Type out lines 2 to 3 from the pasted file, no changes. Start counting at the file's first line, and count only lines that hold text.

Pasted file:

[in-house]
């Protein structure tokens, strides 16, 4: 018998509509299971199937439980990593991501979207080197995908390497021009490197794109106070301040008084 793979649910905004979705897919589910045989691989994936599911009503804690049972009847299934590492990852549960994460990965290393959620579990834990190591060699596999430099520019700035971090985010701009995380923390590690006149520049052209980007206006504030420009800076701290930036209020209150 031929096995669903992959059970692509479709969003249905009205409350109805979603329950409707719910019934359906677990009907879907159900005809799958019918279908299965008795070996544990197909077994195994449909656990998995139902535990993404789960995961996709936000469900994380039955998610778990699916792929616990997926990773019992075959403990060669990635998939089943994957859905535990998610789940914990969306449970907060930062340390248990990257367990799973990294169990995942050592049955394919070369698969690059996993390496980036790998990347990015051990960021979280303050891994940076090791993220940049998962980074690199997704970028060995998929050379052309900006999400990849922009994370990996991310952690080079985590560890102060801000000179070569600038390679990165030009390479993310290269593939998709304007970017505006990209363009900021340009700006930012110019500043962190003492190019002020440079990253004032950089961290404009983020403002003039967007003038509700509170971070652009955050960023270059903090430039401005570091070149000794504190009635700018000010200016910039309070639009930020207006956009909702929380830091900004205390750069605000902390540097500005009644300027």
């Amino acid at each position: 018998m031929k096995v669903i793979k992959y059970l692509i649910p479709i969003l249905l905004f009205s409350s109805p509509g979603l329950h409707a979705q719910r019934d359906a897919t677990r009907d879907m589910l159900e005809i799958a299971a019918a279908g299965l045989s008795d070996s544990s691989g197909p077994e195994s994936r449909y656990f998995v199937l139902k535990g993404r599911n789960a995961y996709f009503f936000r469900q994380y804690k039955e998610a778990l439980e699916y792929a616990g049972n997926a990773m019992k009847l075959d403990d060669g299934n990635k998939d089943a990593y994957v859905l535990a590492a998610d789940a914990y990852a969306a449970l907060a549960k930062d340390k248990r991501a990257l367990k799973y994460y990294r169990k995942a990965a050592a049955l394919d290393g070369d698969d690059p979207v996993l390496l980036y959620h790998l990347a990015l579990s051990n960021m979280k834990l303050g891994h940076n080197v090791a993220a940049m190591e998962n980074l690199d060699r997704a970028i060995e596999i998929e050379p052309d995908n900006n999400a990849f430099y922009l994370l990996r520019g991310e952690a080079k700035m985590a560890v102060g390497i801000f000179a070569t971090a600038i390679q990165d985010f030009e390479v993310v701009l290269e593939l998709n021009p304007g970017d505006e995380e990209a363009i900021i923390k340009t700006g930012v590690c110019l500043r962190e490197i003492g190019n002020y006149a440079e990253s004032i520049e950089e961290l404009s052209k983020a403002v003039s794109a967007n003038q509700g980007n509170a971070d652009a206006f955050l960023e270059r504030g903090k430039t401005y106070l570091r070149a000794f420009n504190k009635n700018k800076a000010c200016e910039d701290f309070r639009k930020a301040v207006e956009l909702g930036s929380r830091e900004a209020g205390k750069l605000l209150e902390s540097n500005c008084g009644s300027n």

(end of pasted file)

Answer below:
């Protein structure tokens, strides 16, 4: 018998509509299971199937439980990593991501979207080197995908390497021009490197794109106070301040008084 793979649910905004979705897919589910045989691989994936599911009503804690049972009847299934590492990852549960994460990965290393959620579990834990190591060699596999430099520019700035971090985010701009995380923390590690006149520049052209980007206006504030420009800076701290930036209020209150 031929096995669903992959059970692509479709969003249905009205409350109805979603329950409707719910019934359906677990009907879907159900005809799958019918279908299965008795070996544990197909077994195994449909656990998995139902535990993404789960995961996709936000469900994380039955998610778990699916792929616990997926990773019992075959403990060669990635998939089943994957859905535990998610789940914990969306449970907060930062340390248990990257367990799973990294169990995942050592049955394919070369698969690059996993390496980036790998990347990015051990960021979280303050891994940076090791993220940049998962980074690199997704970028060995998929050379052309900006999400990849922009994370990996991310952690080079985590560890102060801000000179070569600038390679990165030009390479993310290269593939998709304007970017505006990209363009900021340009700006930012110019500043962190003492190019002020440079990253004032950089961290404009983020403002003039967007003038509700509170971070652009955050960023270059903090430039401005570091070149000794504190009635700018000010200016910039309070639009930020207006956009909702929380830091900004205390750069605000902390540097500005009644300027």
């Amino acid at each position: 018998m031929k096995v669903i793979k992959y059970l692509i649910p479709i969003l249905l905004f009205s409350s109805p509509g979603l329950h409707a979705q719910r019934d359906a897919t677990r009907d879907m589910l159900e005809i799958a299971a019918a279908g299965l045989s008795d070996s544990s691989g197909p077994e195994s994936r449909y656990f998995v199937l139902k535990g993404r599911n789960a995961y996709f009503f936000r469900q994380y804690k039955e998610a778990l439980e699916y792929a616990g049972n997926a990773m019992k009847l075959d403990d060669g299934n990635k998939d089943a990593y994957v859905l535990a590492a998610d789940a914990y990852a969306a449970l907060a549960k930062d340390k248990r991501a990257l367990k799973y994460y990294r169990k995942a990965a050592a049955l394919d290393g070369d698969d690059p979207v996993l390496l980036y959620h790998l990347a990015l579990s051990n960021m979280k834990l303050g891994h940076n080197v090791a993220a940049m190591e998962n980074l690199d060699r997704a970028i060995e596999i998929e050379p052309d995908n900006n999400a990849f430099y922009l994370l990996r520019g991310e952690a080079k700035m985590a560890v102060g390497i801000f000179a070569t971090a600038i390679q990165d985010f030009e390479v993310v701009l290269e593939l998709n021009p304007g970017d505006e995380e990209a363009i900021i923390k340009t700006g930012v590690c110019l500043r962190e490197i003492g190019n002020y006149a440079e990253s004032i520049e950089e961290l404009s052209k983020a403002v003039s794109a967007n003038q509700g980007n509170a971070d652009a206006f955050l960023e270059r504030g903090k430039t401005y106070l570091r070149a000794f420009n504190k009635n700018k800076a000010c200016e910039d701290f309070r639009k930020a301040v207006e956009l909702g930036s929380r830091e900004a209020g205390k750069l605000l209150e902390s540097n500005c008084g009644s300027n």